Many people know the old adage about restaurant kitchens: to know if the kitchen is clean, check the bathroom. The same holds true for Soldiers, only it calls for checking windows. If you are going on a combat mission and Soldiers have not cleaned all their windows to a sparkle (during times when it is possible to do so), do not go with them. Soldiers with dirty windows are not watching for tiny wires in the road, nor are they scanning rooftops. They are talking about women, football, and the car they will buy when they get home. I will not go into combat with Soldiers with dirty windows.If all reporters knew as much about the military (and put as much work into doing good reporting) as Yon, I'd be a little more optimistic about that last line. But for all that the mainstream press makes a good punching-bag for conservative pundits, I don't doubt he's right that good ability to deal with the press is essential to being a good commander in Iraq these days.
I also look at the state of their weapons and ammunition. Does the machine gunner have lubricant? Before going out with them, does someone tell me what to do if there is any drama? Or do they just drag me into combat like a sack of potatoes? It’s usually very simple. A platoon sergeant will say, “Sir, you stay next to me and do what I tell you, we’ll probably get you back alive.” Although there are always exceptions, most of the Soldiers fall into the “ready, prepared and alert” category.
On the command level, there are other indicators. In counterinsurgency, as our Vietnam veterans will vouch, press has both strategic and tactical influence. Commanders who are afraid of the press or who cannot handle it cannot win this fight. They are often the same people who alienate Iraqis. I remember one captain who had allowed his men to ransack an Iraqi home, much later shouting in my face while his lip quivered with anger, “You are a piece of shit!” He could not handle having press around, and resented the very air they breathed, and he made sure they knew it. Of course anyone whose idea of winning is to bully Iraqis would not want media around. I watched him for months as a study in how not to do certain things. Tactically, he was competent and knew how to win the gun battles, but he was incompetent and inadequate for counterinsurgency.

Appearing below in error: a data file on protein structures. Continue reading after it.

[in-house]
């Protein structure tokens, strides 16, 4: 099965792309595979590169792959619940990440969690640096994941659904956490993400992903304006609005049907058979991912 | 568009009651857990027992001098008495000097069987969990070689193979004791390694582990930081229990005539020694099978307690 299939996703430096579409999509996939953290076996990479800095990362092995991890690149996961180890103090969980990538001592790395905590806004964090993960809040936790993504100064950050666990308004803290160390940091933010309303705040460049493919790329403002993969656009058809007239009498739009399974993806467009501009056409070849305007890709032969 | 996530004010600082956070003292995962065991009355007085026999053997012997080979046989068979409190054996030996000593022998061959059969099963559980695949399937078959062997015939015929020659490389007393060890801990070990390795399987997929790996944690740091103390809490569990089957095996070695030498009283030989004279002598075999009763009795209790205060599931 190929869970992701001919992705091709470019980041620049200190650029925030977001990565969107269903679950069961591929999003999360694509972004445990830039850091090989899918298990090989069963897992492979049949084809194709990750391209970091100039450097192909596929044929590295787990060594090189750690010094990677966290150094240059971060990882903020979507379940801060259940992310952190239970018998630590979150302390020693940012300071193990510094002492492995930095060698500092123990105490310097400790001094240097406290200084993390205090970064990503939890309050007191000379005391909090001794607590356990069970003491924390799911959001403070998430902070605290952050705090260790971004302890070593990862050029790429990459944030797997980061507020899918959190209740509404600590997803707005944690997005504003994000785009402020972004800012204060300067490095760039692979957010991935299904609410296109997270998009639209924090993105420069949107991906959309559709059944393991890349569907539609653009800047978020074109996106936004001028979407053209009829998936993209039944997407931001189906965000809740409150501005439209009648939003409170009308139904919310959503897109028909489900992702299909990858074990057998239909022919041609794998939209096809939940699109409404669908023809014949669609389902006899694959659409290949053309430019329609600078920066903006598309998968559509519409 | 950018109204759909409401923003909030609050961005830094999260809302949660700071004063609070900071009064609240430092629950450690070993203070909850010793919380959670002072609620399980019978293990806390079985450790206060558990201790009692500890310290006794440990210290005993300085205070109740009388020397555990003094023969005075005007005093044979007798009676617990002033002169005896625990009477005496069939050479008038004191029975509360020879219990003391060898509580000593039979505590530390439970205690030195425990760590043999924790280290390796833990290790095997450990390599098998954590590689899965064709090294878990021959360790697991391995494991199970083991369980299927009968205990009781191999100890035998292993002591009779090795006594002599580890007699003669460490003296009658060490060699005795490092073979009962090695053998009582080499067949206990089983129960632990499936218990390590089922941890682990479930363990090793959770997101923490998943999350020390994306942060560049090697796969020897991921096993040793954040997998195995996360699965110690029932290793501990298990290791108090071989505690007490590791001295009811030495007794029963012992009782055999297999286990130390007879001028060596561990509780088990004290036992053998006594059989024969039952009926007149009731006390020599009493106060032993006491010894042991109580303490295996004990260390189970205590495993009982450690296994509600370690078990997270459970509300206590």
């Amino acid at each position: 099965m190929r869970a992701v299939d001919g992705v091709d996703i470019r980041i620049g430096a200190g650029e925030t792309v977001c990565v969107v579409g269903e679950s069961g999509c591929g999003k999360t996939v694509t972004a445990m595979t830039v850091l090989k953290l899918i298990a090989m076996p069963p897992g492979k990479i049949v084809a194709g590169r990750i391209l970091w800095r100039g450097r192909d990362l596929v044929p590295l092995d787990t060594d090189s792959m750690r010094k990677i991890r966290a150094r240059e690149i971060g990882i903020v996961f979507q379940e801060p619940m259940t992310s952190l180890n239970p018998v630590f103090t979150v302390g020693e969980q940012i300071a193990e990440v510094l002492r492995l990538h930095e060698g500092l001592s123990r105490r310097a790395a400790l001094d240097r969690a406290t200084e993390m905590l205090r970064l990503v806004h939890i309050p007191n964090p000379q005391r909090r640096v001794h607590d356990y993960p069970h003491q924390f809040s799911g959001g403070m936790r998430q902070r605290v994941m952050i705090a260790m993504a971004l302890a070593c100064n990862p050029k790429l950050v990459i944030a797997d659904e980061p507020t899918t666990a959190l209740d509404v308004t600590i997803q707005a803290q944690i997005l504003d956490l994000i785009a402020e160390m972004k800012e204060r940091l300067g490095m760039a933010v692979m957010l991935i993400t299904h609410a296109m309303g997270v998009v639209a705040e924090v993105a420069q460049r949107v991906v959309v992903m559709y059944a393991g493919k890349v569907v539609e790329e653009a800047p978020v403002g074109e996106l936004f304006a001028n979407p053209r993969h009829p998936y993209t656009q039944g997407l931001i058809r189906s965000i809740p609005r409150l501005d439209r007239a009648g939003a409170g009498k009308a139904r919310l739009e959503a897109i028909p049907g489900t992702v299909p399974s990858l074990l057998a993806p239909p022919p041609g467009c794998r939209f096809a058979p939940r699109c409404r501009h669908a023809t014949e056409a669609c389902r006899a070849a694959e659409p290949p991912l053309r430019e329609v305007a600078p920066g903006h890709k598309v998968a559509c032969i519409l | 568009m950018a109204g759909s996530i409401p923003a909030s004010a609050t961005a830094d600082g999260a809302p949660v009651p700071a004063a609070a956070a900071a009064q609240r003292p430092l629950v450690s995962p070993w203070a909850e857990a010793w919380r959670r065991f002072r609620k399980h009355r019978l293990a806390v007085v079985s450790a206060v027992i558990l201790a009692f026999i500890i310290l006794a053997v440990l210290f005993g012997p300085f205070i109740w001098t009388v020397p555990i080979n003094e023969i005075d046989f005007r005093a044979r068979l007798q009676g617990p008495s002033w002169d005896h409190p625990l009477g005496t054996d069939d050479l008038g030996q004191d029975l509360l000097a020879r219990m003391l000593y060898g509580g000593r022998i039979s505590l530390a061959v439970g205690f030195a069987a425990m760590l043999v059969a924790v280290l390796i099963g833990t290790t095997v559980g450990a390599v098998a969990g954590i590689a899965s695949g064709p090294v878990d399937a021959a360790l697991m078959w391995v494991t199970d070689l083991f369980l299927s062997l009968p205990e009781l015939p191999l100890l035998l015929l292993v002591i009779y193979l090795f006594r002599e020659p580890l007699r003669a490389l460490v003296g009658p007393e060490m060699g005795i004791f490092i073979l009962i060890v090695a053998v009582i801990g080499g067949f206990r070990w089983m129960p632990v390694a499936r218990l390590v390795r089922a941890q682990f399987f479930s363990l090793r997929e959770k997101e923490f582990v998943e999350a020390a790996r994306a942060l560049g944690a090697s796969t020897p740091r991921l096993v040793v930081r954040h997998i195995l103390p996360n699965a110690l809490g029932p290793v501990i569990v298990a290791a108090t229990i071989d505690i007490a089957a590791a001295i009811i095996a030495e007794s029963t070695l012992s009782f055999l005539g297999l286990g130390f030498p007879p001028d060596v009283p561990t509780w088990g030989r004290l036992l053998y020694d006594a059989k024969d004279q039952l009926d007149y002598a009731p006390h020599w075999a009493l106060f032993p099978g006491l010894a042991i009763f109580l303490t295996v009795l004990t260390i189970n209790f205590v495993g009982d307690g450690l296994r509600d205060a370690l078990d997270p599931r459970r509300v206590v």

Dealing with the press is just a reality, like the weather. We would never put a commander in the field who refused to make plans for fighting in the cold or heat. Although it’s just a reality, cold weather, for example, could destroy a unit overnight if they had not prepared for it. As with the weather, the press also influences the enemy. Cold weather freezes everyone’s toes; bad press stalls progress. In either instance, he who is better-suited and more adaptable has a supreme advantage. There was a time when many of our enemies in Iraq were beating us in the press, both their press and ours, but now that is changing.
Monday, August 27, 2007
Reading the Signs
Michael Yon (who is spending some time reporting from Fallujah on how things are currently going in Anbar Province) writes about the signs that platoon level troops and higher level commanders have a good game on: